This whole “*how** to teach math without numerals” *kick I’m on is blowing my mind. I tried this out in a 3rd grade class using one of my favorite problems. Here’s how two students solved this problem and what’s awesome about it is that they used completely different strategies and manipulatives! What a way to end the week!!!

If you have no idea what I’m talking about you might want to read a previous post http://wp.me/p2ESf1-35. What I found is that by removing numerals and “forcing” students to model with only manipulatives, it really gave them the opportunity to develop and verbalize their thinking. Without the use of numerals, the manipulatives helped students through their thought process when sharing their solution strategy!

Here’s the problem… but solve it without using numerals before checking the links:

*In total, there were 48 kindergarteners AND first graders in the cafeteria. The kindergarteners left and 26 second graders came in. Now there are 54 students in the cafeteria. How many kindergarteners were in the cafeteria? How many first graders are in the cafeteria?*

Two student solutions for the Cafeteria Problem:

1^{st} Lesson-Click here to view lesson 2^{nd} Lesson-Click here to view lesson

I saw something I never knew existed or was a “*look-for*” so I wanted to share. You probably already “*look for*” this so thanks for your patience on this one…

A lot of times when questioning a student about their solution strategy I have to repeatedly ask for clarification with the numerals on their paper: *what does this number mean? Where did this number come from? So explain what you did here. *Basically, I am continually having to connect the numbers back to the context. So here’s the kicker, when students explained their solution to me, while reenacting through the manipulatives, they used numbers in the context of the story and explained their solution strategies with minimal questioning from me. I absolutely love the fact that quantities were tied to units when explaining! Such great stuff!

As a side note…I found that I needed to be more creative in how I captured the student’s thinking. For these lesson I used educreations app for ipad and it’s FREE!!!! http://www.educreations.com/. It was like a mathematical storyboard and worked out better than I had envisioned. I asked students to take a picture each time they manipulated their tool and they went back and recorded their voice while flipping through the solution. I know numerals were used in the question of the task and that was done purposefully so that students would understand the quantities they were working with.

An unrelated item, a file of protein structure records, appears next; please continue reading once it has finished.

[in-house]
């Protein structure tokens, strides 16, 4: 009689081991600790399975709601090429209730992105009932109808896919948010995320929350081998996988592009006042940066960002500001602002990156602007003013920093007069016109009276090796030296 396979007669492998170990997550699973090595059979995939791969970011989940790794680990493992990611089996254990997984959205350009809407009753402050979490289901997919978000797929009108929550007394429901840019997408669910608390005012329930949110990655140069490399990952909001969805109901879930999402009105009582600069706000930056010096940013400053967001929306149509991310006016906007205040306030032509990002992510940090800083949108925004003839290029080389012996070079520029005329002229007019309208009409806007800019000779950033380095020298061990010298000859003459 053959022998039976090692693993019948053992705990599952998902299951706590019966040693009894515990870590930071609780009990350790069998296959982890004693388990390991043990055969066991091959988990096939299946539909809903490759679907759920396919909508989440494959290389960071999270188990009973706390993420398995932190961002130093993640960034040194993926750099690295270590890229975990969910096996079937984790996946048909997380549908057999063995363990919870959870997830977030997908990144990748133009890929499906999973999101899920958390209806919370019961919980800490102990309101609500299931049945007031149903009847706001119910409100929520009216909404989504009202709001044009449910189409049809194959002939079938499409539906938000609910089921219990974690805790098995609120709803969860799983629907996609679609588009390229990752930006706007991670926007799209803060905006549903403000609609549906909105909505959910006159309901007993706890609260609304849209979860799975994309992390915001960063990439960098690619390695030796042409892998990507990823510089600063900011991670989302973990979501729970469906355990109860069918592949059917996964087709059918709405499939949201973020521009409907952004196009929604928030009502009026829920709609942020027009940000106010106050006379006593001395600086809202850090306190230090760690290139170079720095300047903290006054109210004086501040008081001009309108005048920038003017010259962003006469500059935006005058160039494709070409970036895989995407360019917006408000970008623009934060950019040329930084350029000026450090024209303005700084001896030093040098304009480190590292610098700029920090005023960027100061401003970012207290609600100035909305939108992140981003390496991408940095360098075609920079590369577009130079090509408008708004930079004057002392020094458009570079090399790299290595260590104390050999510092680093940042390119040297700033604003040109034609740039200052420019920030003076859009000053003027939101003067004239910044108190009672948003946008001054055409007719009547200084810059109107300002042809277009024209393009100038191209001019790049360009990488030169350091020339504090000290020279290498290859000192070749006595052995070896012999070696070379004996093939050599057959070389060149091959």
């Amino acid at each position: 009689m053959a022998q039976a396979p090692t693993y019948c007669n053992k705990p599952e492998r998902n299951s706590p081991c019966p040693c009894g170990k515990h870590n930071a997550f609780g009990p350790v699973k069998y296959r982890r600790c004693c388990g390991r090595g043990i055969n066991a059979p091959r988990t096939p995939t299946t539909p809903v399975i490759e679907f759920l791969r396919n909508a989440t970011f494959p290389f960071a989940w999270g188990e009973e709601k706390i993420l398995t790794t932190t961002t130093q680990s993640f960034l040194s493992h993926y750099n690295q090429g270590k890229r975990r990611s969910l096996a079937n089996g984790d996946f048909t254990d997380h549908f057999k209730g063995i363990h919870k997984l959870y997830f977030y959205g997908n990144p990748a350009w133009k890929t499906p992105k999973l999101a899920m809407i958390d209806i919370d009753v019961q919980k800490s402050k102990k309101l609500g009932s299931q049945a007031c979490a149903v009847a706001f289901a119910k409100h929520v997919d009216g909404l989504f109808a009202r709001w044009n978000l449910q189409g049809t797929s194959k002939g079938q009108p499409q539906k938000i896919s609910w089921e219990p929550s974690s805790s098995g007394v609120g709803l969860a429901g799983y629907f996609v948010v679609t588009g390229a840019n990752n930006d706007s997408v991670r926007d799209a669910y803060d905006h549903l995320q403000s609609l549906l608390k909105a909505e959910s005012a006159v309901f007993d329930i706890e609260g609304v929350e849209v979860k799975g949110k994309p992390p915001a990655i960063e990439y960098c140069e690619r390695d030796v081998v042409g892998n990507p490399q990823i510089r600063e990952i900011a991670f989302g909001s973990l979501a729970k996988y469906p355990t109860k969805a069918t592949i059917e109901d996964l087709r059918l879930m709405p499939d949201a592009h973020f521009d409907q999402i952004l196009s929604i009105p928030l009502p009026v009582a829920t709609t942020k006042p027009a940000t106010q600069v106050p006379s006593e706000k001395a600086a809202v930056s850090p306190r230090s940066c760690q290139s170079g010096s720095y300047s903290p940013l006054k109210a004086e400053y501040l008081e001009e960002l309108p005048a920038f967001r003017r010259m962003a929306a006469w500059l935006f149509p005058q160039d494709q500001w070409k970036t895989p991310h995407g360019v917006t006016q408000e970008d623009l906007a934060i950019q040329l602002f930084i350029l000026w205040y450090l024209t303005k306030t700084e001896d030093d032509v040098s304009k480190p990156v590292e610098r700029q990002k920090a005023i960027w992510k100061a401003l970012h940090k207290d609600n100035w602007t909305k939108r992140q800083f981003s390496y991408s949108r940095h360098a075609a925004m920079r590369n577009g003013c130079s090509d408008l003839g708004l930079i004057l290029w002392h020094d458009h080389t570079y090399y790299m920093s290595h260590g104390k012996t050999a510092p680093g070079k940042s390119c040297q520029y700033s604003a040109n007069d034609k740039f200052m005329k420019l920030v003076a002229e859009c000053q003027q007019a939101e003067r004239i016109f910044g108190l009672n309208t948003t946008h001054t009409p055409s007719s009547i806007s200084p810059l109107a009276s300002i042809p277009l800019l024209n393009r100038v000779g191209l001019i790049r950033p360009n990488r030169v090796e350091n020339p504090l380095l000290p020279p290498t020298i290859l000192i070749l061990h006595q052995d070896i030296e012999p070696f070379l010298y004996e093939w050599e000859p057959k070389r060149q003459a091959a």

I’d like to get your thoughts and feedback on this idea or better yet…if you teach a lesson without using numerals and write it up, I would love to read and share your experience with others!

I am very interested in the lessons without numbers. I like the way you have presented the kids with a way to solve, record and be aware of how they are solving. I will be in a geom classroom next week with spec ed students. I think they would benefit from this- I look forward to more posts, and will share my exp as soon as poss, too!

AWESOME! Can’t wait to hear about it! I think I’m going to dive into a 5th grade classroom and try it with decimals. So it should be interesting…but I’m excited!

I agree with Cleargrace and I don’t think you answered the main question buddy…we need details on what the students did from the beginning when you gave them the problem without numbers.

I like to use lots of visuals in maths too, I taught a grade 5/6 class a fraction unit, and for the first three weeks all “calculations” were done with a fraction kit, equivelant, adding, subtracting, multiplying, simplifying etc. I didn’t let them write anything…while they got a little antsy thinking they were doing “baby” work, when I got to showing them the equations they had such great visual knowledge of what was actually happening they really understood the equation, not just rote learning of a formula. It was really fantastic, and taught me to make sure I work visually as well as with the equations.